Now that you know all there is to know about the primary purpose of presence and what it does to sound, you’re likely curious about how to properly use it on your amp. Like other controls, twisting the presence knob clockwise will increase the output of the high frequencies, and counterclockwise will decrease the output.
Here are some additional basic tips on how to use the presence controls:
- Adjust the controls on the preamp section before the poweramp section of the amplifier. As presence boosts the treble frequencies, having the treble at the position you’d like is ideal.
- The presence control on your amp might differ slightly from others, so it’s essential to be aware of that. However, you can expect most amps to have a presence control that boosts that high-frequency range by 5000 Hz. To know for sure, it’s best to check with the manufacturer of your specific amp.
- You’ll want to lower the presence if you want a sound with a noticeable cut on the top end. The higher the presence, the brighter the sound. However, in some instances, bright isn’t what you want.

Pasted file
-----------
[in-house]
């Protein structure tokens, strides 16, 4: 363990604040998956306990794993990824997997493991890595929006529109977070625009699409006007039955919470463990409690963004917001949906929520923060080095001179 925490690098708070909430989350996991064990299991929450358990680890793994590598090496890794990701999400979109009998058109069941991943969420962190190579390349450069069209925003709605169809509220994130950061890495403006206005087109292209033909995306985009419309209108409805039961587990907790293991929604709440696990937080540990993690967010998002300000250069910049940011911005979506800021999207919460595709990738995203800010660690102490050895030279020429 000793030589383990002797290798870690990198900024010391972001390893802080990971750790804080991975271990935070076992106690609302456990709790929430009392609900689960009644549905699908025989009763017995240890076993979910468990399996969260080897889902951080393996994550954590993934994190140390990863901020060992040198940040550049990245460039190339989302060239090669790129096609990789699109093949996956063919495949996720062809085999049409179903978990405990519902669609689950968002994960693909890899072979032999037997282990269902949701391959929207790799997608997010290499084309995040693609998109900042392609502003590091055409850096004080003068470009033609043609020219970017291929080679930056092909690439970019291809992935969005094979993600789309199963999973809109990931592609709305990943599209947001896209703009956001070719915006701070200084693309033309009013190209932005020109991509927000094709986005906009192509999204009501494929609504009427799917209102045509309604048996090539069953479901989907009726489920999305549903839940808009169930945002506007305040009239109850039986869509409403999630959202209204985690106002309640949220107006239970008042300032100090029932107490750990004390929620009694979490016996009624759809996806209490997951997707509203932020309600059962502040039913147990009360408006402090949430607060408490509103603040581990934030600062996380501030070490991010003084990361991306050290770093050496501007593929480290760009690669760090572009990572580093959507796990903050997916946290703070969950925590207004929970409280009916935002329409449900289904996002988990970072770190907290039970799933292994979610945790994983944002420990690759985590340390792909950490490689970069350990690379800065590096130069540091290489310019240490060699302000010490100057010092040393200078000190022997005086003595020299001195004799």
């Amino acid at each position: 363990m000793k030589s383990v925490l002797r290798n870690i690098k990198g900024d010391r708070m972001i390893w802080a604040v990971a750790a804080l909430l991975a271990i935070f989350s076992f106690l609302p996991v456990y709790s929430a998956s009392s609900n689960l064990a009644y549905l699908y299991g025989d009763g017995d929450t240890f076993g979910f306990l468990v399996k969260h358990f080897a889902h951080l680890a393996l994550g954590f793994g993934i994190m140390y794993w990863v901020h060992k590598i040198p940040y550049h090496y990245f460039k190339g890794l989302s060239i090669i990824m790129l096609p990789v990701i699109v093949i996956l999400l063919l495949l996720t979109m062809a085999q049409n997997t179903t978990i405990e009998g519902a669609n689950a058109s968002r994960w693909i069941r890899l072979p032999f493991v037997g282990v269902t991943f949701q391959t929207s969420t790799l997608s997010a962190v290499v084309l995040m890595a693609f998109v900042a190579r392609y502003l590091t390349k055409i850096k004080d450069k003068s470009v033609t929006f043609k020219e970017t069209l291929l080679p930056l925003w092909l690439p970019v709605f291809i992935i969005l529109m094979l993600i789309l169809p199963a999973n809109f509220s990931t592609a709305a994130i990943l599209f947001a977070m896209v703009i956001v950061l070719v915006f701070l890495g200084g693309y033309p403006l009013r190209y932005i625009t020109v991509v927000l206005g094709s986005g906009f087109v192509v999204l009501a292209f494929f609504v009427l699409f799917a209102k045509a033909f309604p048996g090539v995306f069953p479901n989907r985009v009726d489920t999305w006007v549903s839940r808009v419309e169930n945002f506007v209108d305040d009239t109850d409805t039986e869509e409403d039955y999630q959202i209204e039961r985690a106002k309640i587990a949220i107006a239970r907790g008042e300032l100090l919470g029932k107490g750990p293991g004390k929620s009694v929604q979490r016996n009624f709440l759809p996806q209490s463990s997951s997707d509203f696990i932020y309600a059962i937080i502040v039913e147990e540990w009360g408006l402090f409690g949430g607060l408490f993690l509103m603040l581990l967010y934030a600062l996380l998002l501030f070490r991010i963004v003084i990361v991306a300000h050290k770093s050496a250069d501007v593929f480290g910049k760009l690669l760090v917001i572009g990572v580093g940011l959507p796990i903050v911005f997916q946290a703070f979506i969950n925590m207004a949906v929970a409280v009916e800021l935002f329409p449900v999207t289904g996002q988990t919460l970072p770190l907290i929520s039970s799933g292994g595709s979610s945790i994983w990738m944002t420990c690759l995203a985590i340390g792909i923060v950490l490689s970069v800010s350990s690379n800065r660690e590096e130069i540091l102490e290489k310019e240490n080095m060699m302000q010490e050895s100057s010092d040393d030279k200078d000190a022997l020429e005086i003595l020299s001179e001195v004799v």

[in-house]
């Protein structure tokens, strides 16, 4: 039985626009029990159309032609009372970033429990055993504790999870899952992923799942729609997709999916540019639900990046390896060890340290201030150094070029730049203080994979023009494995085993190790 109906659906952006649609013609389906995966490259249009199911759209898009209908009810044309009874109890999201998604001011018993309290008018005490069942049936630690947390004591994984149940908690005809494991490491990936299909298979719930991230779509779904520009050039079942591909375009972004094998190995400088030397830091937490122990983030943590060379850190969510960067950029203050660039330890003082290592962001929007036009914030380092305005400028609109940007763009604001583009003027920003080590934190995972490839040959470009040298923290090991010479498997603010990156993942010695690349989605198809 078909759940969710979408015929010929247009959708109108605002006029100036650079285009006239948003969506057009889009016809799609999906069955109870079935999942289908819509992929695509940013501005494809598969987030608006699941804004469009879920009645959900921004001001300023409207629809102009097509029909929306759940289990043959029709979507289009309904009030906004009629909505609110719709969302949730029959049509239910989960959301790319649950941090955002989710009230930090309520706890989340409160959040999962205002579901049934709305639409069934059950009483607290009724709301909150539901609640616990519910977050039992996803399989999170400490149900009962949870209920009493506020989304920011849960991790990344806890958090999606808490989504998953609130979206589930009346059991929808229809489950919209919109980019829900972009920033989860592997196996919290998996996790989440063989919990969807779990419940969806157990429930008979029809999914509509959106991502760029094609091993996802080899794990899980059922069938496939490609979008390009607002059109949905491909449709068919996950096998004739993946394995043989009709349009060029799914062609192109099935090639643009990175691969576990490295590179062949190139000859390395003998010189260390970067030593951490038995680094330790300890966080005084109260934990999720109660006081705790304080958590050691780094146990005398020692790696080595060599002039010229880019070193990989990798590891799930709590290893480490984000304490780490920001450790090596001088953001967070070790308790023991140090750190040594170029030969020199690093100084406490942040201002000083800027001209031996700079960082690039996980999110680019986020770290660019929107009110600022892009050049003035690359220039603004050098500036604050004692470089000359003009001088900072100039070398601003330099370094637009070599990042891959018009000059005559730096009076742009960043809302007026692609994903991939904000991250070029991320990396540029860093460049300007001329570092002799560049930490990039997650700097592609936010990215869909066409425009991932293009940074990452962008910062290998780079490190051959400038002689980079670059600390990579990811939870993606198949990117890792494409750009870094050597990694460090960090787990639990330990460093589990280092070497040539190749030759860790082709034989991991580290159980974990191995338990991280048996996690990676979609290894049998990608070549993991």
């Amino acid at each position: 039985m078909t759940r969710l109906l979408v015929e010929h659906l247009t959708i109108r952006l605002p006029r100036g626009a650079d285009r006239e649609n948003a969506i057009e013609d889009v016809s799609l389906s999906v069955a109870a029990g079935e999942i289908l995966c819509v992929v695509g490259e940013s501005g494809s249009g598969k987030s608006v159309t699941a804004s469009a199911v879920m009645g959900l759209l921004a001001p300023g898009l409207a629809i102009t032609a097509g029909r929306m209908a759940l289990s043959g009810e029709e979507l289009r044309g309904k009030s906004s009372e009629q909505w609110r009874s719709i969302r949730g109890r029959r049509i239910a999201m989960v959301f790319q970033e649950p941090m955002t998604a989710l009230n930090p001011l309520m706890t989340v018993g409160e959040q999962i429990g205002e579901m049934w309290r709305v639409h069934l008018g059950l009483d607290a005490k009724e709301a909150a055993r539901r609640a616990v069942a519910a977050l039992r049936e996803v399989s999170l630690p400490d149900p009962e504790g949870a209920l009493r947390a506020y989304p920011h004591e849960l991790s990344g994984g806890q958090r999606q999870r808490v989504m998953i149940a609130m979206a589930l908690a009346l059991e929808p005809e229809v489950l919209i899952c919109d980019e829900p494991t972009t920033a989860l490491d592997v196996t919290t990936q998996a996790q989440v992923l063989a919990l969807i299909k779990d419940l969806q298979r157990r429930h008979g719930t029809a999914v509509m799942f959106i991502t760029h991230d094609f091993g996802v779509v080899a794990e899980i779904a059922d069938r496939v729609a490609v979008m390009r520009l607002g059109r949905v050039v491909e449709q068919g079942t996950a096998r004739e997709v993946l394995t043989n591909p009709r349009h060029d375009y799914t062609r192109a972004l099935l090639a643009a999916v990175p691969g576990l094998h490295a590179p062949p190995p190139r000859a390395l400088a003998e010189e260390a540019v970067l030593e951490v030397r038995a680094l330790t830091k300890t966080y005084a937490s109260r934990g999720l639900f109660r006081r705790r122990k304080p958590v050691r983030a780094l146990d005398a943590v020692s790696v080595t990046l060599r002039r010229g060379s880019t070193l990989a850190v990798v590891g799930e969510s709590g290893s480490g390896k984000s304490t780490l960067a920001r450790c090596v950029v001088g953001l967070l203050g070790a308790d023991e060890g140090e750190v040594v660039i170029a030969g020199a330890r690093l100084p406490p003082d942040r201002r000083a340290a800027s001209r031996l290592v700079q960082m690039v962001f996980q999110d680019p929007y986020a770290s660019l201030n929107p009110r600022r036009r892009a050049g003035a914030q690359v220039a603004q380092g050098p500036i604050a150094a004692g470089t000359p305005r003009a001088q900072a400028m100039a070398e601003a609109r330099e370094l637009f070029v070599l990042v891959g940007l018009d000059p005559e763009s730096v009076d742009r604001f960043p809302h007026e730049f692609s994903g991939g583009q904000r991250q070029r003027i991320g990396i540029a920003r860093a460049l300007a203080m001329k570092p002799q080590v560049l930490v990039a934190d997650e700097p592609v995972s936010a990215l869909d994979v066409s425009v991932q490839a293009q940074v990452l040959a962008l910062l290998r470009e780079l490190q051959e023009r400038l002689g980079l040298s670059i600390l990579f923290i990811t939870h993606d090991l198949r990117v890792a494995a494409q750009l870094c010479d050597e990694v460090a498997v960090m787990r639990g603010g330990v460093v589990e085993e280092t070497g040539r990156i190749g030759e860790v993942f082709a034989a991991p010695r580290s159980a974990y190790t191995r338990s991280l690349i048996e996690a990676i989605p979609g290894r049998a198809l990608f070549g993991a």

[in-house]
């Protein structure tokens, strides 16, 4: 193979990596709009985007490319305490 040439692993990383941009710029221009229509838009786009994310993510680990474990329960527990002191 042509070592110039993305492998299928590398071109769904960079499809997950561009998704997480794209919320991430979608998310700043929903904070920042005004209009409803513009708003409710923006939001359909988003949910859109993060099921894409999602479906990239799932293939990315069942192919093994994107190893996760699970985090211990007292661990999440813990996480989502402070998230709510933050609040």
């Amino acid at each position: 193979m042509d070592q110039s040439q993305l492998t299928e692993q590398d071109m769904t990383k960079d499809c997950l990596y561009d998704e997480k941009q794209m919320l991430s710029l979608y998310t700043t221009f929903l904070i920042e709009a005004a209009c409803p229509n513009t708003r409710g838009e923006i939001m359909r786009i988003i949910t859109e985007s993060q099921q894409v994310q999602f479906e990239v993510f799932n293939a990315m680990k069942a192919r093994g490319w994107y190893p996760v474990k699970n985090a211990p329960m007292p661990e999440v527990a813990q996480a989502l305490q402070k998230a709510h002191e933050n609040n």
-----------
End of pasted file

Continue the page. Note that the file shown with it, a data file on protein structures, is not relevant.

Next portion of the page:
- Because the presence control is often routed through the input circuit, any changes to the volume could negatively (or positively) affect the presence sound. This differs from the treble controls, as it doesn’t go through the input circuit, so it’s best to be aware of the sound difference.
Presence on a guitar amp works to control the higher frequencies, making it sound less distorted and more “present.” Not every amplifier has a presence control, so not many people understand its functionality, often confusing it with treble control.
However, while treble controls the tone of the sound, presence makes it louder — by 5000 Hz. Additionally, treble is in the preamp section, and presence is in the poweramp section, so it routes through the input circuitry.
You should look into your specific amp to understand how it works, as the presence control won’t work the exact same on every amp.